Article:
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My sabbatical began in June with a focus on clearing my mind and destressing.  The first day of the sabbatical, June 1, I went to Fontanelle Forest and walked for half a day.  I sat by the river and prayed.  The Japanese believe that two hours in the forest has healing properties for mind and body, so this was a good start for a sabbatical.

I also first read Michael Ignatieff’s book On Consolation: Finding Solace in Dark Times.  I felt after two years of pandemic and divorce that this book would be a good place to begin sabbatical.  Plus, I really liked his previous book, Ordinary Virtue, which I read near the beginning of the pandemic.

Ignatieff is not a religious believer, so he searches the intellectual and literary tradition for consolation, sharing the stories of key individuals who coped with the various crises of their lives. People like Paul, Cicero, Montaigne, Lincoln, etc. One goal of these stories is to realize that we are not alone in our distress, that our suffering is part of the human condition.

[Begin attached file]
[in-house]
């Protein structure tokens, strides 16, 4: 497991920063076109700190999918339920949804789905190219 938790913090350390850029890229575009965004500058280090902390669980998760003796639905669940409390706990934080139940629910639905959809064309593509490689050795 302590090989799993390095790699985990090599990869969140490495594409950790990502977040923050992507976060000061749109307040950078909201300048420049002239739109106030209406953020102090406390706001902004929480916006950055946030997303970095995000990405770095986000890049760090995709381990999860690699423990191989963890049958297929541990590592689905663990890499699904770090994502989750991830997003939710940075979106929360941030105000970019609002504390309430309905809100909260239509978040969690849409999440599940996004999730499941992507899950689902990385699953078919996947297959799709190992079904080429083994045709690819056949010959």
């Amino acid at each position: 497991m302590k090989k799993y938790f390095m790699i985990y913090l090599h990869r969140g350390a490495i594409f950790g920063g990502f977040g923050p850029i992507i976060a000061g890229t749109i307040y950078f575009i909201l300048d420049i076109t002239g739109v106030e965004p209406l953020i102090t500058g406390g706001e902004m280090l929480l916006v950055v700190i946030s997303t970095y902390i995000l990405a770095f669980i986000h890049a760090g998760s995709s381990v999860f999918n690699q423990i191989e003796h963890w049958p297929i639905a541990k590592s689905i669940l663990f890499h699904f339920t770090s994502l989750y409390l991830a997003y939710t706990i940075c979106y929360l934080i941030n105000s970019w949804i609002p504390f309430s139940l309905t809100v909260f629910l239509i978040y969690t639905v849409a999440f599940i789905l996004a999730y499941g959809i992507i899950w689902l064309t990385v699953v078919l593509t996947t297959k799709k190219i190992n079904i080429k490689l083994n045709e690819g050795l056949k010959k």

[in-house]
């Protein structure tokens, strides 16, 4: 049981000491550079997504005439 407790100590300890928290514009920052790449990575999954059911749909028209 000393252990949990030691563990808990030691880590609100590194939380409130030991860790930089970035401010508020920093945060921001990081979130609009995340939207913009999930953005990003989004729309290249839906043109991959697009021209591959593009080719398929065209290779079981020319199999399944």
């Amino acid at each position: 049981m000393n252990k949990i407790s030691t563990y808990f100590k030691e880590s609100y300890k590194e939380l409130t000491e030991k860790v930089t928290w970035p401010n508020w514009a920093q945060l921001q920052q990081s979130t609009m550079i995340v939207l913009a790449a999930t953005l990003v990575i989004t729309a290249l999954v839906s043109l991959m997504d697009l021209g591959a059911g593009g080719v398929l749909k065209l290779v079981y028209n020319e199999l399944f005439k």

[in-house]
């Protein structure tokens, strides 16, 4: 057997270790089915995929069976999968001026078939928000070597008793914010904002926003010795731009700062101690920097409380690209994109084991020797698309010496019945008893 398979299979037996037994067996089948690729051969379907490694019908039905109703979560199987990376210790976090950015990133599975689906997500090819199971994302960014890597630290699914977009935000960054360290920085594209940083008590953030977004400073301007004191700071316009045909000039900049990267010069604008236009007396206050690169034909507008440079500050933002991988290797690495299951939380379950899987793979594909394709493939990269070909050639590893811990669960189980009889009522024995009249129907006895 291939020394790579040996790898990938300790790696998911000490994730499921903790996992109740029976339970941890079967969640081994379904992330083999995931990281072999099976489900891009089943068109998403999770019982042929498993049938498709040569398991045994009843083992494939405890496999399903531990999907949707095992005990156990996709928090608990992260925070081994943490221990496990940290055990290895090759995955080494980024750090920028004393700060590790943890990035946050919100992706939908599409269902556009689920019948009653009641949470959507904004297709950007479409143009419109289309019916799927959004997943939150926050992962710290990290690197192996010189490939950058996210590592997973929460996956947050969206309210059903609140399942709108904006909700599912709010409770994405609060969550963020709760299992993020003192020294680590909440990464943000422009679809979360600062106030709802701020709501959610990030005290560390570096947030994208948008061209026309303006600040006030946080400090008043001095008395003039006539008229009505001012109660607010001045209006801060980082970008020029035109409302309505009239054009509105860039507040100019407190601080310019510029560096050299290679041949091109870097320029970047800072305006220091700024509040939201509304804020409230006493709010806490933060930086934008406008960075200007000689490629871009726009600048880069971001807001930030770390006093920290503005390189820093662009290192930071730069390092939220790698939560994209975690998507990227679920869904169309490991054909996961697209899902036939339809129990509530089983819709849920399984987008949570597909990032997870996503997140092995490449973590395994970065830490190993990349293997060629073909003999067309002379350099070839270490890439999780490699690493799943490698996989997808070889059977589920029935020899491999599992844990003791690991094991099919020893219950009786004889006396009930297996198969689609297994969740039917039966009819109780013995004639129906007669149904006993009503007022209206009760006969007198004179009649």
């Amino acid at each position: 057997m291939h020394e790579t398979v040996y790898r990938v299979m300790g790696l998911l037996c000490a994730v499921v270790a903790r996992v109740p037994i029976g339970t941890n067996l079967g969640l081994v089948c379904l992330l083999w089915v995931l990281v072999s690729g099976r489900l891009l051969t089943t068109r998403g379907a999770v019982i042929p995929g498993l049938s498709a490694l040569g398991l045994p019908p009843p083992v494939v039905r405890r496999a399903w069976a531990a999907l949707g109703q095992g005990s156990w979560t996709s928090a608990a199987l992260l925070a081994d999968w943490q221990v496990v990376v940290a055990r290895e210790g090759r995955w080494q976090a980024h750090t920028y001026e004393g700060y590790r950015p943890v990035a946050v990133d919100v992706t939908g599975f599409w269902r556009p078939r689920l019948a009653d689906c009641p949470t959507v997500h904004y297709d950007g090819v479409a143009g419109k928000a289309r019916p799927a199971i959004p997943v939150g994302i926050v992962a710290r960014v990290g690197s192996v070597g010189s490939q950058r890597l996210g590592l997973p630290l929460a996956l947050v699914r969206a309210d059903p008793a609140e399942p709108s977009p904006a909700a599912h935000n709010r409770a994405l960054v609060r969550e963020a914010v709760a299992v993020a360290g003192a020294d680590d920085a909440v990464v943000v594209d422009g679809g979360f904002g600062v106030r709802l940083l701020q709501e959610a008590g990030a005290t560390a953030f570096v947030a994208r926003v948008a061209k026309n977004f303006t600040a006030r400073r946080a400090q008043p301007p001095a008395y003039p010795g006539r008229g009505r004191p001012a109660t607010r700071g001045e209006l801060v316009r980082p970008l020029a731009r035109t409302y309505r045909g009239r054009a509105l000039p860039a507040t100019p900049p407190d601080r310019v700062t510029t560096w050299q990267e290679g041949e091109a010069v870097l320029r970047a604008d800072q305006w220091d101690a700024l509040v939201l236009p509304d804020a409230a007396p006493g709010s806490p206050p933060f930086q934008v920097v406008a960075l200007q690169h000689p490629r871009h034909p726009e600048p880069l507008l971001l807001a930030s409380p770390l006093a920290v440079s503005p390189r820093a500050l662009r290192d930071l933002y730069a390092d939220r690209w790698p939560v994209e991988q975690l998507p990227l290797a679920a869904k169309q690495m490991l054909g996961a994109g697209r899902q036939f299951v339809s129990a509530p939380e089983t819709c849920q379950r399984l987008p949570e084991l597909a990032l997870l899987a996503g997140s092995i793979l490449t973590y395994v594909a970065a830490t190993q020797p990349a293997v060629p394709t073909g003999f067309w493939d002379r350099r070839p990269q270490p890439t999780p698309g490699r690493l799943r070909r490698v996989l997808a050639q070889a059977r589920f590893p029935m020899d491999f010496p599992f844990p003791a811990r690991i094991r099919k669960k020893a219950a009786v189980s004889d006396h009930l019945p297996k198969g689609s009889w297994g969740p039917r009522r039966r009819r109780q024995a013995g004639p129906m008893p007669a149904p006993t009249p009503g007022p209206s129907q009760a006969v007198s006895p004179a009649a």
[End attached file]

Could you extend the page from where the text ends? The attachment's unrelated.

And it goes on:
Ignatieff defines consolation as “what we do, or try to do, when we share each other’s suffering or seek to bear our own.”  He describes it as an act of solidarity in both space and time, drawing attention to the fact that we can find consolation by connecting with a person from the past in their writings, music, and art.  The study of the past also helps us because when we do we don’t “feel that we are . . . marooned in the present.”

Which is important given the difficult times we’ve all experienced the last few years.

For Ignatieff, consolation is more than comfort, which he describes as fleeting.  Consolation he believes is enduring, and is found when we reconcile ourselves to life, when we can once again hope for the future.  He writes:

To be reconciled we must first make peace with our losses, defeats, and failures. To be consoled is to accept these losses, to accept what they have done to us and to believe, despite everything, that they need not haunt our future or blight our remaining possibilities.

That paragraph shaped my approach to the sabbatical as it began.

There is much to heal, learn, and grow from in what we’ve all experienced.  And I appreciated this book that drew upon the wisdom of the ages, from Job to Camus.

Ignatieff closed the book with a meditation on the Polish poet Czeslaw Milosz.  Milosz taught that to feel consoled one has to be “reconciled to one’s losses, to have come to terms with one’s shame and regrets, and to feel, despite everything, alive to the beauty of life.”  And, this is quite important, consolation is not work we do once and are done.  It is “the work of a lifetime.”


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